Model-based testing at an industrial scale offers a time-saving and cost-effective approach to software development. Results of a European research project are already enabling a wide arrange of European industries to improve their productivity and global competitiveness.
The ITEA D-MINT project has turned the academic discipline of model-based testing into an industrial reality to cut the cost of producing complex software-based systems. Demonstrators in a wide range of industrial domains from street lighting and process control to mobile communications and automotive electronic control units clearly show how such an approach allows the cost-effective development of high quality software. The resulting techniques are already being exploited in their product development by several major European companies.
Quality is crucial to continuing European competitiveness. Cost-effective and efficient development of complex software systems is essential for future European success in many key industrial sectors. A wide range of industries across many sectors must invest in and be the best at the development of complex software systems. For example, half the components in modern cars rely on software, while software is the main differentiator between increasingly standard off-the-shelf hardware in telecommunications.
“To be competitive in the future, we need to invest in and be the best in the development of such systems,” says Colin Willcock of Nokia Siemens Networks in Germany, coordinator of the D-MINT project. “However 40 to 60% of the overall costs of developing software systems are in testing.” D-MINT sought to find out how to test complex software systems more effectively. This was important to a wide range of industries as represented in a consortium that included ABB industrial systems, Nokia mobile phones and automotive manufacturer Daimler.
Model-based testing potential
Model-based testing appeared to offer a technology with a lot of promise but no-one seemed to have achieved that potential on an industrial scale. “We decided on a EUREKA project as it offered the advantage of low overheads, which we find attractive, and it is nearer products,” explains Willcock. “This project had an industrial focus and was driven by the industrial partners that all have same problem and are all desperately searching for a solution.”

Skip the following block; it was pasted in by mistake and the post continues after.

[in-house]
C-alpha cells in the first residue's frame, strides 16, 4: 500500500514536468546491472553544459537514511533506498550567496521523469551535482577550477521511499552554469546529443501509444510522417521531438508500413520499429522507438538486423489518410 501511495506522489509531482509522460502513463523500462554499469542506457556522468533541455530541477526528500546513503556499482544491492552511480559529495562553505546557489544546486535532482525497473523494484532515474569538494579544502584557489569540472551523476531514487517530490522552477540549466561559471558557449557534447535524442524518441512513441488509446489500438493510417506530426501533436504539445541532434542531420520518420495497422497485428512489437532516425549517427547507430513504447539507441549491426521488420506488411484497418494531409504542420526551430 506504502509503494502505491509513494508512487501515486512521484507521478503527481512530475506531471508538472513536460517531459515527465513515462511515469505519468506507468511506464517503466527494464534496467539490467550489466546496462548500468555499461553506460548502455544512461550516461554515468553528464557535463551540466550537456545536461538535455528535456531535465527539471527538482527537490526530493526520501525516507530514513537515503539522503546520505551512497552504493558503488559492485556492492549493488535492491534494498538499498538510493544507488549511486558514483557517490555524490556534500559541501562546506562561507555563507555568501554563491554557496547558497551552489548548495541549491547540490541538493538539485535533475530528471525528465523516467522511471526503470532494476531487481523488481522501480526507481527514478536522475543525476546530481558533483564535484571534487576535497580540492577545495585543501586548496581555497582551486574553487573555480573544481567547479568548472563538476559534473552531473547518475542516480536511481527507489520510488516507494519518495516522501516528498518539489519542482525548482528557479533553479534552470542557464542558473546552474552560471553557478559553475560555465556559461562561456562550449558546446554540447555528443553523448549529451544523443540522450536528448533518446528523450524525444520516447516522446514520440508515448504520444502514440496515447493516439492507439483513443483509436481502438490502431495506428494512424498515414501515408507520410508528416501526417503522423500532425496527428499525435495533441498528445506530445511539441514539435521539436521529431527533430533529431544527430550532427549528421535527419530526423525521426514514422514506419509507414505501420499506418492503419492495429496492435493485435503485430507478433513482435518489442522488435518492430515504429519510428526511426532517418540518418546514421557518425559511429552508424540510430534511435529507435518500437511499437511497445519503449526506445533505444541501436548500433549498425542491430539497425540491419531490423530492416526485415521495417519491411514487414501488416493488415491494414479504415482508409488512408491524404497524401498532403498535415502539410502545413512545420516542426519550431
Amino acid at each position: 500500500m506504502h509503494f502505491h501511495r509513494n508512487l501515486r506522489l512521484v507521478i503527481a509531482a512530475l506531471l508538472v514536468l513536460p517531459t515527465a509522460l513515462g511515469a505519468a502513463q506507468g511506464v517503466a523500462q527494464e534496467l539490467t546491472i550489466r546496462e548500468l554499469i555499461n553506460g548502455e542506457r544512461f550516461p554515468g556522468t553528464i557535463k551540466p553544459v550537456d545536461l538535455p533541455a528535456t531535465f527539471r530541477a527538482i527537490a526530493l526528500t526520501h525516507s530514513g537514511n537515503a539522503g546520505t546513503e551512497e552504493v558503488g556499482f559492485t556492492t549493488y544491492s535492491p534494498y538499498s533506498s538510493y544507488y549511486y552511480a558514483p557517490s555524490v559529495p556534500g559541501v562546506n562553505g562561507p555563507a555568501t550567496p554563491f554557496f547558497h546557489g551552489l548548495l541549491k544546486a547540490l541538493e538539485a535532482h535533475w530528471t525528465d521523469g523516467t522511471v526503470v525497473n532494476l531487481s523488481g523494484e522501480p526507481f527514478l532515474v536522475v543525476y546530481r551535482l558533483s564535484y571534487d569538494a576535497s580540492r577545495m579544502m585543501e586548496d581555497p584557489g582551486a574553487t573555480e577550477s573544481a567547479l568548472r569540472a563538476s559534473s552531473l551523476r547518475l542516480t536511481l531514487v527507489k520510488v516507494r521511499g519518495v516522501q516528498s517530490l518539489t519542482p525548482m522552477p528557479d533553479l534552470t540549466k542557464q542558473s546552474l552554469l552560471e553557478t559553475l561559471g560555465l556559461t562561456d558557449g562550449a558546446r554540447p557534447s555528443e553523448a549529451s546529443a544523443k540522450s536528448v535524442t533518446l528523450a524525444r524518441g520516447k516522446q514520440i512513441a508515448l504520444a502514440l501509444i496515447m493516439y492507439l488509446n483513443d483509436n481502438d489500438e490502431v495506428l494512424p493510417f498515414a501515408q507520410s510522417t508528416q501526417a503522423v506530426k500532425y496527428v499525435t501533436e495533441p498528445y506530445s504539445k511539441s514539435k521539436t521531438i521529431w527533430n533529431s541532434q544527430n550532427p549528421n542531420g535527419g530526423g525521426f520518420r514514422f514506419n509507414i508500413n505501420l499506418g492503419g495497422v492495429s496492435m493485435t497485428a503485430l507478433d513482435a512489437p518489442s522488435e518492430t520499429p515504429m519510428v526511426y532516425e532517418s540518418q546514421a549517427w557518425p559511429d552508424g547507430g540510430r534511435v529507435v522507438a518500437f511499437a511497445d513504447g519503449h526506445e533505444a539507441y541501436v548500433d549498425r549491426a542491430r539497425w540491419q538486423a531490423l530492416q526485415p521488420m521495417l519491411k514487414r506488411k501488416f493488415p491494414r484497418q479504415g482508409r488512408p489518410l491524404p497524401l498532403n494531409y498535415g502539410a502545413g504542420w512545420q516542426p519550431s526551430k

In classical software testing, the software and the tests for the software are written in parallel, involving the same level of complexity on the product and test sides. But, working at higher levels of abstraction and using models rather than actual code offers the potential for reuse as the models are in more general terms.
After a knotty early phase, “much time and effort is saved later because errors are detected rapidly” says Willcock. Effectively, the classic advantages of model-based software development are brought across to the testing side.
While model-based testing has been around for 20 to 30 years in academic circles, practically no-one had used this approach in industry. “There is a gap between the academic work and industrial reality,” explains Willcock. “D-MINT was put in place to solve that problem — to make an academic discipline into an industrial reality.”
Model-based testing was applied at an industrial scale with industrial quality across eight separate domains — unusual for an ITEA project. Applications ranged from street lighting to video-conference units, from telecommunications to cars, and from industrial engineering to machine tools. “Trying to make a common project was a struggle but we came out with surprisingly homogeneous results and comments,” he adds.
Fast exploitation possible
While productivity figures may have appeared modest in some applications, they could be backed up in real industrial cases with real figures and are more than sufficient to justify use of model-based testing. One result is that three test-tool vendors have already put their products on the market: iXtronics Toolbox, Testing Tech TTmodeler, and Conformiq Qtronic.
Moreover, several of the industrial partners are already starting to use the D-MINT techniques in their product development. Major industrial engineering company ABB is using D-MINT results for the next version of its Softstarter control products. Carmaker Daimler will use D-Mint technology for electronic control unit software testing.
Most impressively perhaps, information and communication technology specialist ELIKO has already used the D-MINT approach for a street-lighting control card which is now widely employed in Estonia. The hardware had already been developed and the software tested when the customer completely revised the specifications to avoid the high cost of regular battery replacement. Classical testing would have required three man-months of effort to re-establish the current situation. Use of model-based testing enabled the company to generate the new test cases needed with only ten days of effort.
Moreover, while classical and model-based software development took the same time because of the initial training required, subsequent use would eliminate this learning phase – exactly what happened with the radical redesign of the board. “The ELIKO case validated that model-based testing is not just more efficient, but the greater the change, the more the improvement obtained,” concludes Willcock.